That Time Rob Halford Stole An Ornament From John Lennon
Later this month, Judas Priest frontman Rob Halford will release his autobiography Confess. In it, The Metal God shares stories from a life like no other, spending over 50 years in the heavy metal bubble, facing adversity head-on but always with a wry smile and horns held firmly aloft.
In this exclusive extract, Rob remembers the time he ‘borrowed’ some John Lennon memorabilia and his first encounter with Iron Maiden.
En route to a gig up north, I had glanced out of the car window and seen a huge sign outside a factory: BRITISH STEEL. It seemed to me to sum up our album in every way.
A Polish designer, Rozlaw Szaybo, who had already done the covers for Stained Class and Killing Machine, gave us the sleeve image of a hand holding a razor blade emblazoned with our name and the album title. His initial design had blood oozing from the fingers as the razor blade cut into them, but we thought the image looked tougher without blood: We’re a heavy metal band! We’re so tough that we don’t bleed!
We had written, recorded, produced, mixed and mastered British Steel inside thirty days! It was a stupendous performance and yet it never felt rushed. It took exactly as long as it needed to take.
As Priest left Tittenhurst Park, we could not have been more pleased with our new baby – and I couldn’t bear to leave without a souvenir of our time in John and Yoko’s love nest.
The closet where I had poured out my angst and laid down my vocals had all sorts of Beatles and Lennon paraphernalia stored in it. There were photos, gold discs, even master tapes – plus an object I had recognised immediately.
It was an ornament, a perspex obelisk about eighteen inches tall… and it had been in the Imagine video. As John played piano, it was on a plinth beside Yoko as she opened the shutters behind him.
Wow! And here it was!
I couldn’t quite believe what I was looking at. I picked it up, and felt as if perhaps: as if I was holding a piece of musical history in my hands. I have to admit that I snuck it out of the mansion to show it to a few of my mates, back in Walsall. Forty years on, I somehow appear to still have it.*
British Steel was to emerge into a changed media environment.
We had grown used to the wrist merchants of the music press routinely mocking and ridiculing heavy metal. Now, to our surprise, they had concocted a scene celebrating it.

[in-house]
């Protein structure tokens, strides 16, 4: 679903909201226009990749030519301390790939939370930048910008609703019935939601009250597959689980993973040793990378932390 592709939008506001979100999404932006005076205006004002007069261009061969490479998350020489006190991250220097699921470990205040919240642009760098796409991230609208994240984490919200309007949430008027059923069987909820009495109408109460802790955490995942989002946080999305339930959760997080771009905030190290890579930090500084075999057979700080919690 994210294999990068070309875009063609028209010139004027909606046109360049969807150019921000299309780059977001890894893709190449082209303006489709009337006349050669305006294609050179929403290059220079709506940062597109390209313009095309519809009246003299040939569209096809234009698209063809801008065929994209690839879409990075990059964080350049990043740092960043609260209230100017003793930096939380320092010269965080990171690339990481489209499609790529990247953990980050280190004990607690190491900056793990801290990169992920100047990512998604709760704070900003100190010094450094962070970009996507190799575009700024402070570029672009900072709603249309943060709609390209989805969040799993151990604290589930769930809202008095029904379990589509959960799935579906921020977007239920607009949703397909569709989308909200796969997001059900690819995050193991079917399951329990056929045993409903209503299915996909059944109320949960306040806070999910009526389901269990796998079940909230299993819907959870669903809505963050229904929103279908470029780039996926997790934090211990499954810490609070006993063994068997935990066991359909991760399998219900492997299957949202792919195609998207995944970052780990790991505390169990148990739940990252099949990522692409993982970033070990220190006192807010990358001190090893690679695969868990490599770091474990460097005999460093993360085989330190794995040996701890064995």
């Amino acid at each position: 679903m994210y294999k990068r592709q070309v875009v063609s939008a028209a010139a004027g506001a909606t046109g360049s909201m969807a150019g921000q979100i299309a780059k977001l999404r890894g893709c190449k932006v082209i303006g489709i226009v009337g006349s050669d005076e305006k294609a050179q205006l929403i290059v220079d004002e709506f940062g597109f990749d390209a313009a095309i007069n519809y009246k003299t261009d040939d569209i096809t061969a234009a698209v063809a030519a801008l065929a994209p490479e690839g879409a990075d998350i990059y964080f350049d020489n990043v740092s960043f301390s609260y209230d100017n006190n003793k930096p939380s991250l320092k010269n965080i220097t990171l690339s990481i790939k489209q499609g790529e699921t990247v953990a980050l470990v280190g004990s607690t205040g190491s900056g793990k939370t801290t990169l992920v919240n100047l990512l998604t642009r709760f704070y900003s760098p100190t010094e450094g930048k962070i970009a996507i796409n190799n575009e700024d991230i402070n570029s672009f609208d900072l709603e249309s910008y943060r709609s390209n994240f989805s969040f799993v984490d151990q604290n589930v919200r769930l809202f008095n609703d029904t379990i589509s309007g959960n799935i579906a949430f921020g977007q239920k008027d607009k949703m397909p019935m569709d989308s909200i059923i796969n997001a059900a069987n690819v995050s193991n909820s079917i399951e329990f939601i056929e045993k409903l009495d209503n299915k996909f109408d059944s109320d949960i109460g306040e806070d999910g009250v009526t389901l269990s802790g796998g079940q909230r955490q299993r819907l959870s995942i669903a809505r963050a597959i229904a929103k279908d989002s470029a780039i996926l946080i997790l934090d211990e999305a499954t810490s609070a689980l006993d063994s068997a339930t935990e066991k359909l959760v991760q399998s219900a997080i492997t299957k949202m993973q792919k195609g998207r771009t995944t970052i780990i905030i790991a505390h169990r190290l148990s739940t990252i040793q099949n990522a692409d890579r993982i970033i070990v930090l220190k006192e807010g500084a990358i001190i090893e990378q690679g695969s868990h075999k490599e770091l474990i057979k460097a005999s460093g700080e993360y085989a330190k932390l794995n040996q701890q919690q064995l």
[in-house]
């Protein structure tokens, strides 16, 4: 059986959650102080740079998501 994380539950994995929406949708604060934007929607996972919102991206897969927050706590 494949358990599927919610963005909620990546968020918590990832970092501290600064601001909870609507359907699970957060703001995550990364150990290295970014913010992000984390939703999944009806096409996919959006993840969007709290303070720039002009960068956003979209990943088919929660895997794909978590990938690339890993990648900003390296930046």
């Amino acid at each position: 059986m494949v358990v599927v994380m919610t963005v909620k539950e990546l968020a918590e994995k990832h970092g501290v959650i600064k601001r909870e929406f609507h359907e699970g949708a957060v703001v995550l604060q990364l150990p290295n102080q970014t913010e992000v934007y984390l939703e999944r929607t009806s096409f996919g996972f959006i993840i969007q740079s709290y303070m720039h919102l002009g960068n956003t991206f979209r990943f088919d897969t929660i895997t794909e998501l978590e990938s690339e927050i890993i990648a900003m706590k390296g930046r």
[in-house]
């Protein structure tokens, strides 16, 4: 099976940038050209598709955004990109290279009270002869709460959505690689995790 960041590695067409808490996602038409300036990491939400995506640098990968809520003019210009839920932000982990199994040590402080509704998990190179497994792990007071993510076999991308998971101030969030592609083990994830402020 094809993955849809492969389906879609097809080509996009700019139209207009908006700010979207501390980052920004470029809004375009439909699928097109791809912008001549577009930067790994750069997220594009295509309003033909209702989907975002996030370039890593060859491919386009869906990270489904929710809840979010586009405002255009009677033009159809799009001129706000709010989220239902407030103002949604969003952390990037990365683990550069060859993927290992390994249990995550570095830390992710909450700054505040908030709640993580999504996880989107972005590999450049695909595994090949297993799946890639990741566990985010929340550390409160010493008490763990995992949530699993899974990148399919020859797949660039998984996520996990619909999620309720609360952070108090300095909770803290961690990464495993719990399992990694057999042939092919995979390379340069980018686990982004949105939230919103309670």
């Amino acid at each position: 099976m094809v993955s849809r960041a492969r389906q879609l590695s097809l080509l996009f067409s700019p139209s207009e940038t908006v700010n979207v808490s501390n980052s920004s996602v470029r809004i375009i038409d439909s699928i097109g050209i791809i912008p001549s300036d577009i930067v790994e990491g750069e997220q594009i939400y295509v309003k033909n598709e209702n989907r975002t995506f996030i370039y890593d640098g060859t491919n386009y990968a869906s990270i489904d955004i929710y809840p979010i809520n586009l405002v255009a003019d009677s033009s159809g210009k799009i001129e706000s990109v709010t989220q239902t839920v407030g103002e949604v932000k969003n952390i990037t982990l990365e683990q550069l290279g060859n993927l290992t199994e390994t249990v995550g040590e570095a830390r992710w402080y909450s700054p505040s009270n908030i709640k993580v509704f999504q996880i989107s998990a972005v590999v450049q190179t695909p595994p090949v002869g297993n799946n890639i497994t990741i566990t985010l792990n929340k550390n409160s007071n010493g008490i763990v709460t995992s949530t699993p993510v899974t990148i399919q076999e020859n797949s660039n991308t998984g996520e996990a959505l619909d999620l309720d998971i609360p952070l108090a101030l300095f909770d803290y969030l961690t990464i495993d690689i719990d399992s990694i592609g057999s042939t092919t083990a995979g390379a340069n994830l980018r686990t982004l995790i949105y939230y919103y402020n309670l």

Now, a lot of bands dislike being co-opted into music journalists’ manufactured movements and lazily pigeonholed, but I liked the idea of the New Wave. I figured, after years of being ignored, it was nice for metal to get a bit of attention for a change. It felt like validation.
Our support on the UK leg of the British Steel tour was to be Iron Maiden, one of the new bands being championed by the press. On the eve of the tour, they did a music-press interview in which their then-singer, Paul Di’Anno, said they would blow Judas Priest off stage every night.
I wasn’t remotely bothered by this, because a) they were wrong, and b) that was the kind of thing cocky young bands were supposed to say! We had tried to do it to every major band we had supported, so why shouldn’t they? I found it funny.
Ken didn’t agree. He was offended and outraged by the comment, and demanded that we kick Maiden off the tour. The rest of us said that would be a daft overreaction to a flippant remark, but he was absolutely livid. I love Ken to bits, but he will never let go of a grudge and he stewed about the Iron Maiden slight forever. When they sat and watched us soundcheck before an early gig on the tour, he took it as a personal affront, for reasons I didn’t begin to understand.
We didn’t really hang out and banter with Maiden much on that tour, but maybe I took Di’Anno’s comment that he would blow Priest off stage too literally… because the one night we got drunk together, I tried to seduce him! We went to my room to carry on drinking, but I was too pissed to try anything, and he was too pissed to even know what I wanted to try.
I think that was definitely for the best.
*I really must take it back some day.
Extracted from Confess: The Autobiography by Rob Halford, published by Headline on September 29.
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